Ella Kasperowicz' Ellastrated Satire
"I enjoy constructivism and the idea of rendering art from shapes rather than nature in order to build a better society."
We spoke to Falmouth Graduate illustrator Ella Kasperowicz about the artistic process behind creating comical satirical illustrations on recent politics. Inspired by Christoph Niemann and Kveta Pacovska Ella creates satirical abstracted images that offer both her comment on that subject but also a lightheartedness during a possible trying time. She's a third of the trio dubbed SPUD Collaborative - a food fuelled illustration collective of three.
Abstract: I always try to get my personality across in my work and make it playful, full of colour and puns. I love finding out things and illustrating them in a fun and quirky way, as well as tackling topics that I wish I would have known when I was younger like puberty and politics. By pushing my own imagination I hope it encourages my viewers to do the same!
PW: Tell us more about you and your artwork.
EK: I’m an illustration graduate from Falmouth University, so I kind of have a provisional license in illustration but I’m not sure when I’m gonna pass the test! I love colour, making boring things more fun and wordplay (a bit too much).
PW: What was your creative process?
EK: The ideas stage is my favourite, so I always start with researching and doodling and trying to come up with my own take on something. In terms of generating artwork, I am inspired by screen printing so trace my sketches on a light box with pen and use layer modes in photoshop to mimic the process of flooding screens and layering shapes.
PW: What work inspires or has inspired?
EK: Christoph Niemann is so clever and funny- I want to spend a day inside his mind! I especially like his Abstract Sunday series where he incorporates mundane objects into fun illustrations. I also love Kveta Pacovska’s use of colour and shape to create surreal, quirky characters and her physical manipulation of a book format-her books are like playgrounds!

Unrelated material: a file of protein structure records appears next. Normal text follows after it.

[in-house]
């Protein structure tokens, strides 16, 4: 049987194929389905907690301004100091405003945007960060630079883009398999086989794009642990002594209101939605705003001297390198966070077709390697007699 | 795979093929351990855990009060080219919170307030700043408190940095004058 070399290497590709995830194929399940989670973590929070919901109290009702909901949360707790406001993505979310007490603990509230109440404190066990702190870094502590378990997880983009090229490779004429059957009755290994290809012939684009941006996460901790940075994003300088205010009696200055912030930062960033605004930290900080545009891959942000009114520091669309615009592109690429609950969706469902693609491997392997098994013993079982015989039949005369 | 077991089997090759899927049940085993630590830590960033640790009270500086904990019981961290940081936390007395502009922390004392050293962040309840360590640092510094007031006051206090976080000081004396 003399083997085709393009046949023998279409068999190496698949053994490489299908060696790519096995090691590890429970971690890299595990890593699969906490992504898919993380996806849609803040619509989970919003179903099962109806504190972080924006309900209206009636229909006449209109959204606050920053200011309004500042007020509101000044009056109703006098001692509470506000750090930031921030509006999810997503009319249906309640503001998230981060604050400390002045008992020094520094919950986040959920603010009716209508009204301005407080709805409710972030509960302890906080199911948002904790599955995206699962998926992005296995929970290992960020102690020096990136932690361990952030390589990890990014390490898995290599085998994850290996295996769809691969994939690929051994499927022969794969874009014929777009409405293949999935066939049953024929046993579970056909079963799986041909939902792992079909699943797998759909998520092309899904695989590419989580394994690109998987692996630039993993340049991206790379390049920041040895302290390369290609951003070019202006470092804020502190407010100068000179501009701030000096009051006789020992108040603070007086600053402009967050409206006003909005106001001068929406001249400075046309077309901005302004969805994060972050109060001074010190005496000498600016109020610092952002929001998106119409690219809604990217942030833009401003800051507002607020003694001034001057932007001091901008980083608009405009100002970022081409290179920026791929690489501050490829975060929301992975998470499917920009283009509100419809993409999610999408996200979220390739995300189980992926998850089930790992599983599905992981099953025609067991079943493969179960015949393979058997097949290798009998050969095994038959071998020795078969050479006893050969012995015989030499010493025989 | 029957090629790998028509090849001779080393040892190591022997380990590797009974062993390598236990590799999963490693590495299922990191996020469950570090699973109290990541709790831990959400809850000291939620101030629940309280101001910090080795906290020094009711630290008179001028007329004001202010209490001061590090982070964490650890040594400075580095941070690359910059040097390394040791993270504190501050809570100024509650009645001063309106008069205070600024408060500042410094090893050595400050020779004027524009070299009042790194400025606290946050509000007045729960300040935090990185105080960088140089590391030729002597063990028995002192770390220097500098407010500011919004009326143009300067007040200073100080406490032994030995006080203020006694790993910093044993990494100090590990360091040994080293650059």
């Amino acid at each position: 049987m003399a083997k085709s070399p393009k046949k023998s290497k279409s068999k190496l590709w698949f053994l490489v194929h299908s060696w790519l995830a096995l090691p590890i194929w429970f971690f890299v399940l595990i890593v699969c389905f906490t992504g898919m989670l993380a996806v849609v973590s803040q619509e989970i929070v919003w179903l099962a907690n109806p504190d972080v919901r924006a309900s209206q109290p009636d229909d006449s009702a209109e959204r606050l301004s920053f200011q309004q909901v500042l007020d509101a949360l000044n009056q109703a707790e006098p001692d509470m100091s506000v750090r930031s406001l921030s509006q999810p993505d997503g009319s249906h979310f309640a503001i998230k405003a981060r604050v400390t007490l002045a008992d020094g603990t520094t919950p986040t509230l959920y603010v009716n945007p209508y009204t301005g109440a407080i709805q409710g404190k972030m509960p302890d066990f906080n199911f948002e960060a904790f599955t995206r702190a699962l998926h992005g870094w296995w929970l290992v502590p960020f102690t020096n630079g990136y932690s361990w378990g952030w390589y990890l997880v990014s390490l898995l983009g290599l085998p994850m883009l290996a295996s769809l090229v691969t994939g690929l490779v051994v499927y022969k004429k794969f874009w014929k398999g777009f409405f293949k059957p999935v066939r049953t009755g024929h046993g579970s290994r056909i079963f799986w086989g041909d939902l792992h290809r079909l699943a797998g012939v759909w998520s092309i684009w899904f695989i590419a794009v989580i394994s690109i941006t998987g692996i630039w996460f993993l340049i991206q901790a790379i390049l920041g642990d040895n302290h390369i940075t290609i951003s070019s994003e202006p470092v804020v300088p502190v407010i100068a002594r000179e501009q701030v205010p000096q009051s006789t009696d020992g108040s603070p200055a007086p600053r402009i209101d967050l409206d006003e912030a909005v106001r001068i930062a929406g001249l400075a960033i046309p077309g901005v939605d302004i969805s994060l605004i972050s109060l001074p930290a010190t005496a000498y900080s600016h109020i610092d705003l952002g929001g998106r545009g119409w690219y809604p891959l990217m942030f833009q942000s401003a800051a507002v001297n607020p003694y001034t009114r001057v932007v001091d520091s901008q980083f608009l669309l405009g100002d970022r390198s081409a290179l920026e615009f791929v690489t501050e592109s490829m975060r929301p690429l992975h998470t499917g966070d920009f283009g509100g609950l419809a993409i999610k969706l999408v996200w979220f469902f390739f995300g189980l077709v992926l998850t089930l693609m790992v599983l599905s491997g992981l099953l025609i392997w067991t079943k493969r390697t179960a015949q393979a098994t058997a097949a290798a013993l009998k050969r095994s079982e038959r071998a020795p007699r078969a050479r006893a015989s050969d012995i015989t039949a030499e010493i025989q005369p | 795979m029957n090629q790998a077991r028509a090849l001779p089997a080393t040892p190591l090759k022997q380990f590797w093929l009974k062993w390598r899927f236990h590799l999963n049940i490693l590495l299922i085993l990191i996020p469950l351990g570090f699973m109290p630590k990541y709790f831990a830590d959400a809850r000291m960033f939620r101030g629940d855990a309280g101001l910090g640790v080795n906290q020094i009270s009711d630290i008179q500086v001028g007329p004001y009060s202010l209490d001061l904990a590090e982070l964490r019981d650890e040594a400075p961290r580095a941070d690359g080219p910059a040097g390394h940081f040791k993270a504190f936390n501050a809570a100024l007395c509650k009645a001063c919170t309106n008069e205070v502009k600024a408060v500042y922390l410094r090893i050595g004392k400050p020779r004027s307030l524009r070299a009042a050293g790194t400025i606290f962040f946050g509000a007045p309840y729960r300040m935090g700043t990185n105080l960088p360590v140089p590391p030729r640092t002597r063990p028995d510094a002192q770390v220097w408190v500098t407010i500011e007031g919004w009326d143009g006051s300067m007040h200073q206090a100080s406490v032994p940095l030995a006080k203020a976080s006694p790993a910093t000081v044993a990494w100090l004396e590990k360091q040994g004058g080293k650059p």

PW: Are there any artistic movements you enjoy in particular and why?
EK: I enjoy constructivism and the idea of rendering art from shapes rather than nature in order to build a better society. More specifically, I love looking at soviet 1920s children’s books because of the print aesthetic and use of 2D shapes. They seem innocent but are so layered with political messages and I like knowing that illustration can be dangerous.
PW: Do you have any opinions or ideals underlying your art?
EK: I think the main ideals are curiosity, using your imagination and to find fun in everything you do.
PW: The humour in your work is great! It’s a real satirical treat. You touch on some really difficult topics. How do you find a balance in your satire between comical and directive? You do it so well - is there a science to it?
EK: Ahh thank you! I always try to make people laugh in my work because I think it’s the best way to remember things and make topics more accessible. There’s a lot of conversations about subjects like politics and science that, as a teenage girl, I used to think I couldn’t be involved in. I hope that by using humour and references to pop culture it gives people the opportunity to learn and a voice to take part, and to laugh!
PW: Any words for aspiring illustrators?
EK: Always stay true to your personality and say something with your work.
PW: Is there anything you’re currently working on?
EK: Currently I’m working on a very exciting illustrated book for adults, and after that I’m planning a comic to celebrate my unexpected day job as a vegetarian that works on a meat counter. I’m thinking of calling it Meat and Greet!